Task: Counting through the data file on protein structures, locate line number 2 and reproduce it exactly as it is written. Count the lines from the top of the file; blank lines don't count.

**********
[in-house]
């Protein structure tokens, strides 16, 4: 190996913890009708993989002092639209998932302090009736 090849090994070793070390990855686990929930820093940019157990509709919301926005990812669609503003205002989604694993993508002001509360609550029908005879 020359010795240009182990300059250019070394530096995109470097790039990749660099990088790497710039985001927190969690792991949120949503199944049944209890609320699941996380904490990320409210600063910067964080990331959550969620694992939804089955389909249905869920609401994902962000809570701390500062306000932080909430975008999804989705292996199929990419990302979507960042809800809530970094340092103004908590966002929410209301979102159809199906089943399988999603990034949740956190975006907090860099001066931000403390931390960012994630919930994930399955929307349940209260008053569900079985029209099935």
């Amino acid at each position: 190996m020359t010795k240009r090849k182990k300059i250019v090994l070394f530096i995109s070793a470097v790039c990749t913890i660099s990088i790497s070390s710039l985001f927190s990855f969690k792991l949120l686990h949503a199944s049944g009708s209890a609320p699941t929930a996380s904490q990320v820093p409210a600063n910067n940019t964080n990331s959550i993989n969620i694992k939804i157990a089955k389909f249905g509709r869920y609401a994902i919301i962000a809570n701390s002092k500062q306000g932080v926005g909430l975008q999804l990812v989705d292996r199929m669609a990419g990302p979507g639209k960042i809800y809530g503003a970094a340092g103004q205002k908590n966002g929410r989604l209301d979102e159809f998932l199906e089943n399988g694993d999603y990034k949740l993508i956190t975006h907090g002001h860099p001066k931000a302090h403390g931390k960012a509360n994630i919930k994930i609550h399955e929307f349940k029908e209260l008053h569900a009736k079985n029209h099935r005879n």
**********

């Protein structure tokens, strides 16, 4: 190996913890009708993989002092639209998932302090009736 090849090994070793070390990855686990929930820093940019157990509709919301926005990812669609503003205002989604694993993508002001509360609550029908005879 020359010795240009182990300059250019070394530096995109470097790039990749660099990088790497710039985001927190969690792991949120949503199944049944209890609320699941996380904490990320409210600063910067964080990331959550969620694992939804089955389909249905869920609401994902962000809570701390500062306000932080909430975008999804989705292996199929990419990302979507960042809800809530970094340092103004908590966002929410209301979102159809199906089943399988999603990034949740956190975006907090860099001066931000403390931390960012994630919930994930399955929307349940209260008053569900079985029209099935």